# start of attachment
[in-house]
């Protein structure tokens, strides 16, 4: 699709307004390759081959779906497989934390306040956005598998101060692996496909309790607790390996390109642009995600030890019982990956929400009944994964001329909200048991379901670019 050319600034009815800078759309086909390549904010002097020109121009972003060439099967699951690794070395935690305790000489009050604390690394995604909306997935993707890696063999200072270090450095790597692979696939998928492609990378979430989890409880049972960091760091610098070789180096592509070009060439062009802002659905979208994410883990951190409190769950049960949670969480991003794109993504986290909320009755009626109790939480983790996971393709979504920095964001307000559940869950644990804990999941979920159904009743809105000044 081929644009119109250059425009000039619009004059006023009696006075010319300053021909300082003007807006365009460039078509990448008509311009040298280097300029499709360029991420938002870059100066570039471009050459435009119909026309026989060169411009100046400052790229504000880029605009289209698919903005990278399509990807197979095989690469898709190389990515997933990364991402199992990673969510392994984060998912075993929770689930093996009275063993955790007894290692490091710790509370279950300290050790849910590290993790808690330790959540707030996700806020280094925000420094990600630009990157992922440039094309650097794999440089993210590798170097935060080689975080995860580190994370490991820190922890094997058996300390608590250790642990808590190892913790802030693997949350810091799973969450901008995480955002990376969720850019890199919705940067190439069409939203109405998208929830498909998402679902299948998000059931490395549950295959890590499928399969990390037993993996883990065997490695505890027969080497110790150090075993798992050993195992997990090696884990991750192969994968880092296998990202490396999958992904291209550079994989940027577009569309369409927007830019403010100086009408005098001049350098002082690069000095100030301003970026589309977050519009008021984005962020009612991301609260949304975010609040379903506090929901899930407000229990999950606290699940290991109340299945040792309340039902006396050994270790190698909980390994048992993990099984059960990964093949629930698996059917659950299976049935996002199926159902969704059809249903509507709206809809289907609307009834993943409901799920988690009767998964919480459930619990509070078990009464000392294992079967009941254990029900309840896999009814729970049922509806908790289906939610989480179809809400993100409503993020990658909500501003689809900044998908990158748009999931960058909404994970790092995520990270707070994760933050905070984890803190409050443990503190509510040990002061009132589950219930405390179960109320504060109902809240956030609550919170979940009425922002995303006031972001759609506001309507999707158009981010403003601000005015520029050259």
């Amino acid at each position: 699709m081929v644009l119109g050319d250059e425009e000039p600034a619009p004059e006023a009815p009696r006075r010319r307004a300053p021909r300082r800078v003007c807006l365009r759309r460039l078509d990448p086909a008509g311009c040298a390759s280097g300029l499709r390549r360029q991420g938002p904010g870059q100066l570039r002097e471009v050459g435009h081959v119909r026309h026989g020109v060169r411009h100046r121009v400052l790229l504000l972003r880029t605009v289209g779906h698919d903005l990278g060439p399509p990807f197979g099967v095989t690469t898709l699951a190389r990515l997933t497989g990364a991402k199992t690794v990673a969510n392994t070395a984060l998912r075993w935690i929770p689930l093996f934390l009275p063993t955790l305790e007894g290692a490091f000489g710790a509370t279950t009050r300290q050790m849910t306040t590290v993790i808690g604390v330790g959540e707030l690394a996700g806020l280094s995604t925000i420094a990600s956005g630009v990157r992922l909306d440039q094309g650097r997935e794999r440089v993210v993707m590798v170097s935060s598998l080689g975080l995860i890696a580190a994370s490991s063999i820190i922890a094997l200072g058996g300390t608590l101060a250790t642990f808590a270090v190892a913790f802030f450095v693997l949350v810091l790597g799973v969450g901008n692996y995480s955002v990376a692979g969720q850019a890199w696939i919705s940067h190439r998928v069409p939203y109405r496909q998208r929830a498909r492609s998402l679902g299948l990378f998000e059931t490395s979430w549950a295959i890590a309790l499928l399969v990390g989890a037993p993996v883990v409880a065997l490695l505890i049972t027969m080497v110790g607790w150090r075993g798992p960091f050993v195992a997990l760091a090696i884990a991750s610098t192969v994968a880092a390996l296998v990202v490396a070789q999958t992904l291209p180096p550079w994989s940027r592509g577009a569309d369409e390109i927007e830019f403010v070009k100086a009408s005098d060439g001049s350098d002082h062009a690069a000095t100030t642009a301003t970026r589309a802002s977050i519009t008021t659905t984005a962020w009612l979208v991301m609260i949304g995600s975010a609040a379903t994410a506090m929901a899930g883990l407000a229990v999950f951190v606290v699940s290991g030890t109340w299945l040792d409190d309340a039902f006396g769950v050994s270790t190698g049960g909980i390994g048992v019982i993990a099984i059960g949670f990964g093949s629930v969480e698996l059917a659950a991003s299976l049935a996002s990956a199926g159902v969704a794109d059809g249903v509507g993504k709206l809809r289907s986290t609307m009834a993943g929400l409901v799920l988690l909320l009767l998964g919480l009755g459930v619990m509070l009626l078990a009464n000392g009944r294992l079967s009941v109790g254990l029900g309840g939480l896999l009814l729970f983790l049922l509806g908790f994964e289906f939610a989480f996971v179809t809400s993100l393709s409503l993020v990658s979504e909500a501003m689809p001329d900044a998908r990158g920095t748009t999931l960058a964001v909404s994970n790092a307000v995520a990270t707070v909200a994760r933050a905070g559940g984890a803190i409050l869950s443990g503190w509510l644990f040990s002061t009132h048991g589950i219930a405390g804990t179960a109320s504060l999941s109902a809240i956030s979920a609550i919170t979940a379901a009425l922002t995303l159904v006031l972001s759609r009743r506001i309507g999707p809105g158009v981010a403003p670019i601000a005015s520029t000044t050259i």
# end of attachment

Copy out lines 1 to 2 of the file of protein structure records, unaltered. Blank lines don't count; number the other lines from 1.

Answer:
[in-house]
């Protein structure tokens, strides 16, 4: 699709307004390759081959779906497989934390306040956005598998101060692996496909309790607790390996390109642009995600030890019982990956929400009944994964001329909200048991379901670019 050319600034009815800078759309086909390549904010002097020109121009972003060439099967699951690794070395935690305790000489009050604390690394995604909306997935993707890696063999200072270090450095790597692979696939998928492609990378979430989890409880049972960091760091610098070789180096592509070009060439062009802002659905979208994410883990951190409190769950049960949670969480991003794109993504986290909320009755009626109790939480983790996971393709979504920095964001307000559940869950644990804990999941979920159904009743809105000044 081929644009119109250059425009000039619009004059006023009696006075010319300053021909300082003007807006365009460039078509990448008509311009040298280097300029499709360029991420938002870059100066570039471009050459435009119909026309026989060169411009100046400052790229504000880029605009289209698919903005990278399509990807197979095989690469898709190389990515997933990364991402199992990673969510392994984060998912075993929770689930093996009275063993955790007894290692490091710790509370279950300290050790849910590290993790808690330790959540707030996700806020280094925000420094990600630009990157992922440039094309650097794999440089993210590798170097935060080689975080995860580190994370490991820190922890094997058996300390608590250790642990808590190892913790802030693997949350810091799973969450901008995480955002990376969720850019890199919705940067190439069409939203109405998208929830498909998402679902299948998000059931490395549950295959890590499928399969990390037993993996883990065997490695505890027969080497110790150090075993798992050993195992997990090696884990991750192969994968880092296998990202490396999958992904291209550079994989940027577009569309369409927007830019403010100086009408005098001049350098002082690069000095100030301003970026589309977050519009008021984005962020009612991301609260949304975010609040379903506090929901899930407000229990999950606290699940290991109340299945040792309340039902006396050994270790190698909980390994048992993990099984059960990964093949629930698996059917659950299976049935996002199926159902969704059809249903509507709206809809289907609307009834993943409901799920988690009767998964919480459930619990509070078990009464000392294992079967009941254990029900309840896999009814729970049922509806908790289906939610989480179809809400993100409503993020990658909500501003689809900044998908990158748009999931960058909404994970790092995520990270707070994760933050905070984890803190409050443990503190509510040990002061009132589950219930405390179960109320504060109902809240956030609550919170979940009425922002995303006031972001759609506001309507999707158009981010403003601000005015520029050259």